The share of investment in the GDP across EU fell from 22.6% in 2007 to 19.3% in 2014. The deepest decline occurred in the countries which before 2008 had enjoyed an artificial boom, driven by debt and an inflow of cheap capital. Ireland reduced the share of investment in the GDP by more than 11%, Spain by more than 12%, and Cyprus and Greece by more than 14%.
European (and not only European) companies are investing too little—despite the fact that they are able to debt-finance their spending at a historically low interest rate—for two reasons. The first is their high level of debt. Until the global crisis, which culminated in 2008, companies across the world, including Europe, developed through taking out successive loans. A crisis should lead to a wave of bankruptcies of the most indebted and inefficient firms. But nothing like that had happened. Cheap credit and government bailouts protected many companies from bankruptcy, but as a result their debt even increased. They persist thanks to the influx of cheap money, but they do not invest.
The other reason for low investment is the uncertainty as to continued growth. The more governments and central banks interfere in the economy, the more difficult it is for businesses to predict the effects of these interventions. In order to assess if an investment project is viable or not, you should have a reliable long-term prognosis. But today no economist is able to predict the effects of pumping trillions of dollars, euros, pounds and yens in the global economy. Businesses also wonder how and who will pay the increasing government debt.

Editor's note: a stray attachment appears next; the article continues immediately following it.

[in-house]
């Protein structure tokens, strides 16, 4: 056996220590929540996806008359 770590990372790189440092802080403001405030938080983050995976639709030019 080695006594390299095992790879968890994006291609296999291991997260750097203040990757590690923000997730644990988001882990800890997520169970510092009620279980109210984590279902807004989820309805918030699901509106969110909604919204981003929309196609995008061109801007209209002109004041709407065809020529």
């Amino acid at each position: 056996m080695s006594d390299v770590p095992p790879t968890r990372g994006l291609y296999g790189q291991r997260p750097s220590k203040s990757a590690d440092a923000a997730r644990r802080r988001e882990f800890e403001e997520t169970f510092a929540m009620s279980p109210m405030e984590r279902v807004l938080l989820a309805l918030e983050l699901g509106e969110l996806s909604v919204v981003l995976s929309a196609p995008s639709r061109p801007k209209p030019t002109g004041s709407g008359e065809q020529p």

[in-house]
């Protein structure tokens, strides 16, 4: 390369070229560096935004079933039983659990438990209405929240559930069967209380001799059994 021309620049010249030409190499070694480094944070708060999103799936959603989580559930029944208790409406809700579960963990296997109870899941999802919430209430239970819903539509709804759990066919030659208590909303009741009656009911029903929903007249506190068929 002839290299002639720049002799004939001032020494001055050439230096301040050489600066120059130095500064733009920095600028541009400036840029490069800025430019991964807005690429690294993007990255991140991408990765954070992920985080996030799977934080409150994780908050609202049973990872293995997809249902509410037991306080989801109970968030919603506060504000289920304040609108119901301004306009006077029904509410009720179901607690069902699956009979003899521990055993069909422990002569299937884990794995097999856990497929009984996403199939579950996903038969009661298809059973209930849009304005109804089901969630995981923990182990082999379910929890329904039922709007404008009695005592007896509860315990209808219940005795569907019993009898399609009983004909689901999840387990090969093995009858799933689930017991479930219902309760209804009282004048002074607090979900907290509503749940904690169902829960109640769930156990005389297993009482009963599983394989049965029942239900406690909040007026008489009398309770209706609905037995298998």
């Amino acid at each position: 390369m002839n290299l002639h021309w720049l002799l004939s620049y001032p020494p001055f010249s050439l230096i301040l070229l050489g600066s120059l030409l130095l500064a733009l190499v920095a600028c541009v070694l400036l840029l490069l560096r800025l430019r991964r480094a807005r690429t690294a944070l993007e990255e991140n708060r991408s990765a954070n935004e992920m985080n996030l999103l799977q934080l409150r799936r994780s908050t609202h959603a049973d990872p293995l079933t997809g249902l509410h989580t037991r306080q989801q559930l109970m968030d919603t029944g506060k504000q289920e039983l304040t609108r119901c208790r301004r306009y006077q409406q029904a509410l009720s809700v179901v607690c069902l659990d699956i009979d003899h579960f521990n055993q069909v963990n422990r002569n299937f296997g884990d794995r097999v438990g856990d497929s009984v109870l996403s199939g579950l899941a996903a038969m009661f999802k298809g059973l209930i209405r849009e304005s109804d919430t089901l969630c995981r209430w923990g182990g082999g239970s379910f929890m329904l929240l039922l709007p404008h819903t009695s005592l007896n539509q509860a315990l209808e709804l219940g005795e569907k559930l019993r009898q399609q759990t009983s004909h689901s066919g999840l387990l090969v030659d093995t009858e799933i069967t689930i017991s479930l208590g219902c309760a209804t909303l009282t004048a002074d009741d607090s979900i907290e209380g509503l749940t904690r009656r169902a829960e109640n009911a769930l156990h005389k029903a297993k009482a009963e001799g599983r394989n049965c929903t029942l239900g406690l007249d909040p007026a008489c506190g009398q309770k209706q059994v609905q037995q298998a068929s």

Welfare-Happy Bureaucratic Europe
The European Union accounts for 8% of the global population, 20% of the global production and 50% of the global welfare spending. Welfare spending has been increasing in the period of rapid growth which Europe owed to its good demographic situation after World War II, an innovation wave and global development. In the late 20th century the situation began to change. Europe, like most rich countries, is aging, and financing the retirement systems alone requires more and more resources. The debt of European Union countries exceeds 85% of the GDP, and in eurozone it is more than 90%. This debt is constantly growing, despite EU regulations imposing caps on budget deficits. According to experts from the McKinsey Global Institute, by the end of the current decade public debt of the majority of EU countries will increase—unless reforms limiting spending are introduced. In Spain it will reach 160% of the GDP, in Italy 150%, in France 120%, in Great Britain 100%.